Leah Jay | Newcastle - Civic Park
Leah Jay | Newcastle Art Gallery
Leah Jay | Newcastle Library
Leah Jay | The Hill showing Anzac Walk
Leah Jay | Newcastle - Civic Theatre
Leah Jay | Newcastle Court
Leah Jay | Newcastle Grammar School - Park Campus
Leah Jay | Newcastle - Civic Theatre & Digest Cafe
Leah Jay | Newcastle & The Hill aerial view to the ocean and Newcastle Harbour
Ornamental shank

Newcastle

2300

Newcastle/Lake Macquarie
  • Beach
  • Inner City
  • High School
  • Cafes / Shops
  • Cycleway
  • Shopping Centre
  • Parks
  • Dog Park
  • Public Swimming Pool
  • Library
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Investor Snapshot

  • Median Age 41
  • Number of Businesses 2,661
  • Pop density (Persons per KM SQ.) 2,294
  • Average Household Size 1.8 people
  • Rental Market 51.2%
  • Households that speak languages other than English 11%
  • Source - Figures relate to the 2016 Census (Code SSC12949) and the Australian Bureau of Statistics: Newcastle - Cooks Hill Statistical Area 2

A GUIDE TO HELP YOU IN YOUR SEARCH FOR A PLACE TO LIVE, OR INVEST, IN NEWCASTLE, LAKE MACQUARIE OR MAITLAND

Newcastle is the second biggest city in New South Wales. Situated at the mouth of the Hunter River, Newcastle is a thriving regional area.

Newcastle is bordered by Cooks Hill, Hamilton and Wickham. Across the river sit the suburbs of Carrington and Stockton. The Port of Newcastle is the largest bulk shipping port on the east coast of Australia and the world’s leading coal export port. However, despite nicknames over the years such as “Steel City” and “Coal Town”, Newcastle is shedding much of its previous blue collar image in favour of a vibrant arts and technology-focused future.

“Overlooking the ocean at the end of Newcastle Beach is King Edward Park. The park boasts rolling grassy plains that create a natural amphitheatre with an original Victorian rotunda in the centre.”

Originally occupied by the Awabakal and Worimi people, Newcastle was discovered by Europeans in 1797. It was known as a “hellhole” because many dangerous convicts were sent there to work in the mines. By 1823 Newcastle had become a typical Australian pioneer settlement and began to attract free settlers. In the 1920s the Newcastle arts scene started to blossom despite the heavy influence of mining and ship-building in the region. Now the suburb has a selection of historical structures, from the convict-built “Bogey Hole” ocean pool, to Fort Scratchley, which was built in 1882, to the stunning Christ Church Cathedral overlooking Newcastle and the 1930s art deco University House on King Street.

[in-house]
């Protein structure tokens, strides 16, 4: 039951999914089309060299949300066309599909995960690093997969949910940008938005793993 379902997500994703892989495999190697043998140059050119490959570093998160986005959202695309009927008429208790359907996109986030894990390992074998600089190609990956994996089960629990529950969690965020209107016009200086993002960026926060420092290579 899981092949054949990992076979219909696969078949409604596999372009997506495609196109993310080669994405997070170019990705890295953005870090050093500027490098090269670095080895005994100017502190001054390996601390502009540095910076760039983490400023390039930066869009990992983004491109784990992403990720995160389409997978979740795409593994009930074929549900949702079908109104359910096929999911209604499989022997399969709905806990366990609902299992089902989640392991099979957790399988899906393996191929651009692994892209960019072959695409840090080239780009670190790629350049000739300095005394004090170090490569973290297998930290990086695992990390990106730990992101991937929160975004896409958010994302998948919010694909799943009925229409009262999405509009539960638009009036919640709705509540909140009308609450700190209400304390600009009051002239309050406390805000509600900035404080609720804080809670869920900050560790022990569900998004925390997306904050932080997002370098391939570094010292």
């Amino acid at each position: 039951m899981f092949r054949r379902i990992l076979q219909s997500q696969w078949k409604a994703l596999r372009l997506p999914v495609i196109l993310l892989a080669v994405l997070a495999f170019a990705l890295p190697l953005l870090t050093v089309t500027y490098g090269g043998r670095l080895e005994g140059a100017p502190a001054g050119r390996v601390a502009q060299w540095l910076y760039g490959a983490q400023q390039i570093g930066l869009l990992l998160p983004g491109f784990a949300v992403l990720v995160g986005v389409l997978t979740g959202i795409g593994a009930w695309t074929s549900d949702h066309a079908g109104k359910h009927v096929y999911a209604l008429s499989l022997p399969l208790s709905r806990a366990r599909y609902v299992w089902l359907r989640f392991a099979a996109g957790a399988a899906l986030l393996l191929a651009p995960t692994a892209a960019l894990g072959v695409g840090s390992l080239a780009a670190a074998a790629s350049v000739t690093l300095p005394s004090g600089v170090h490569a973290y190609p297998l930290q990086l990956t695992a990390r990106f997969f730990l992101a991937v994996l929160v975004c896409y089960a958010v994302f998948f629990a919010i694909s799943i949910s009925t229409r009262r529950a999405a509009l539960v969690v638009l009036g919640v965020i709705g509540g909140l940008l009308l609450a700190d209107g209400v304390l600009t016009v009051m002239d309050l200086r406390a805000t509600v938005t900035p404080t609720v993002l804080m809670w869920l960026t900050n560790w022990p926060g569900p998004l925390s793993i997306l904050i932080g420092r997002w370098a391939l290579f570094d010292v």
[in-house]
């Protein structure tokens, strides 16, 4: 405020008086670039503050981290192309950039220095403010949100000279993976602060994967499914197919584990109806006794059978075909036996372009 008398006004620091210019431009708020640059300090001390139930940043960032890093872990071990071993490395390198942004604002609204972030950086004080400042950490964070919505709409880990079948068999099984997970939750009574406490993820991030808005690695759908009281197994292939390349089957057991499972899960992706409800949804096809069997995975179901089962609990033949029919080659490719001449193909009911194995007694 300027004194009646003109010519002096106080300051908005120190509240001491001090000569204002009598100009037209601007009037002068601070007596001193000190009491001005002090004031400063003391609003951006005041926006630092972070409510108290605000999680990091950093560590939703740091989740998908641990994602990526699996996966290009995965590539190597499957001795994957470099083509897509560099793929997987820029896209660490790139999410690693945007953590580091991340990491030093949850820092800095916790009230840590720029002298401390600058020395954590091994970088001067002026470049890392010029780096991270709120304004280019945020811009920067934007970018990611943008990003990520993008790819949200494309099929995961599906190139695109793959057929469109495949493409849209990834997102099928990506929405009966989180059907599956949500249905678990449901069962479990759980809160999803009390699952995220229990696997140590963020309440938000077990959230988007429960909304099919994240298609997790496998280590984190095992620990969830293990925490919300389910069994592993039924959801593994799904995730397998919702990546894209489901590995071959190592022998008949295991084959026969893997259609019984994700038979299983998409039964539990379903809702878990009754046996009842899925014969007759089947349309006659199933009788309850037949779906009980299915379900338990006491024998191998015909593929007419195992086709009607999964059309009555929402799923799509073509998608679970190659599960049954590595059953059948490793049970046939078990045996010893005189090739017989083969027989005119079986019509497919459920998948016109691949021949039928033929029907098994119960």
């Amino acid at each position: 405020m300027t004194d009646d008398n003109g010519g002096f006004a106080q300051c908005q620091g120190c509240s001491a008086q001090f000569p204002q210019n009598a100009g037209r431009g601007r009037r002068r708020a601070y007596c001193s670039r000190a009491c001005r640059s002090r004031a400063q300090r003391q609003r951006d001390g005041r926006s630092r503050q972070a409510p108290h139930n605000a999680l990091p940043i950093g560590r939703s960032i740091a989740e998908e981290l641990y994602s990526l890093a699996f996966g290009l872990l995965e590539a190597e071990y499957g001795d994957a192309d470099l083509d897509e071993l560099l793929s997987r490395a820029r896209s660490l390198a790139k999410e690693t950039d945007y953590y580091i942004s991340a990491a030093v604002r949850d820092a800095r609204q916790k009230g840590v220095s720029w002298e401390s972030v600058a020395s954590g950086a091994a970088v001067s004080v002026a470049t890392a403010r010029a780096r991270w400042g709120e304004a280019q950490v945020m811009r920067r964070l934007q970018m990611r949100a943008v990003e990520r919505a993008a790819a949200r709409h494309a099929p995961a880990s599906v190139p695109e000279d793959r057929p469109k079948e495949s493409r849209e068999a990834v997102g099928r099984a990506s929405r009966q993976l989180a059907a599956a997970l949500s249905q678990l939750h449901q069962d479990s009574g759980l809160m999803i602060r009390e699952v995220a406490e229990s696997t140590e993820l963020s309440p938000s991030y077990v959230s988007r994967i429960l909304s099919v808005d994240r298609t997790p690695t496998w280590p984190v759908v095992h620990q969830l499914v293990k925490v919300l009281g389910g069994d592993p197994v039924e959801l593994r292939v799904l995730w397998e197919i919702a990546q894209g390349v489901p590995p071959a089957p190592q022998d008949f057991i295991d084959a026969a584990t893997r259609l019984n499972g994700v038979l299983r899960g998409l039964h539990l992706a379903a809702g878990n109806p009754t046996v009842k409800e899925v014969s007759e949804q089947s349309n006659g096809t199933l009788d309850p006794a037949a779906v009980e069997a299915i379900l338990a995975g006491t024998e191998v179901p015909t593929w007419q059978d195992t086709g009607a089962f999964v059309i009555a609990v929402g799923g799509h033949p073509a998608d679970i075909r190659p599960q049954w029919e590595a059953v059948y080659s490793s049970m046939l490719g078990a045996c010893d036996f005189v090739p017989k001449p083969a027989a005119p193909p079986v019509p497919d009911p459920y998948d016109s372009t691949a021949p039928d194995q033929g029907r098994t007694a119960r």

Why rent in Newcastle?

Since the revitalisation of the Hunter Street Mall, independent shops have flourished along the shopping strip. From homewares to recycled fashion, Hunter Street Mall provides an eclectic mix of stores. For socialising and dining, the harbourfront has plenty of options, with live music at Queens Wharf and a mix of sophisticated bars and restaurants at Honeysuckle. It if it’s a morning coffee fix you need, Newcastle has several award-winning local cafes.

Overlooking the ocean at the end of Newcastle Beach is King Edward Park. The park boasts rolling grassy plains that create a natural amphitheatre with an original Victorian rotunda in the centre. King Edward Park also has picnic tables and barbecues, making it a great spot to spend a summer’s afternoon. A sunken flower garden attracts wedding party photo shoots, while York Drive, which runs through the park, was until recently used as a car racing track for an annual hill climb event.

Suburb-Profile-Newcastle-6

Suburb-Profile-Newcastle-5

Newcastle is home to Australia’s oldest continually running school. Newcastle East Public School still provides classes for Kindergarten to Year 6 students in the historical buildings, which were built in 1878. Sitting at the top of “The Hill”, the school overlooks much of area. Newcastle Grammar School, which is a private primary and high school, also resides here, with an additional campus at Cooks Hill.

With a high population density, the city of Newcastle is home to many couples and smaller households, with families preferring to stick to the western suburbs. New apartment developments have attracted some older residents in recent years, although the average resident age is 34.

Many of Newcastle’s residential properties are units or apartments, mixed in among old terrace housing. Developments on the harbour and waterfront will see more apartment buildings being constructed, while the new University of Newcastle campus brings more students into the centre of the city.

Images: Copyright 2016/2018 Leah Jay.

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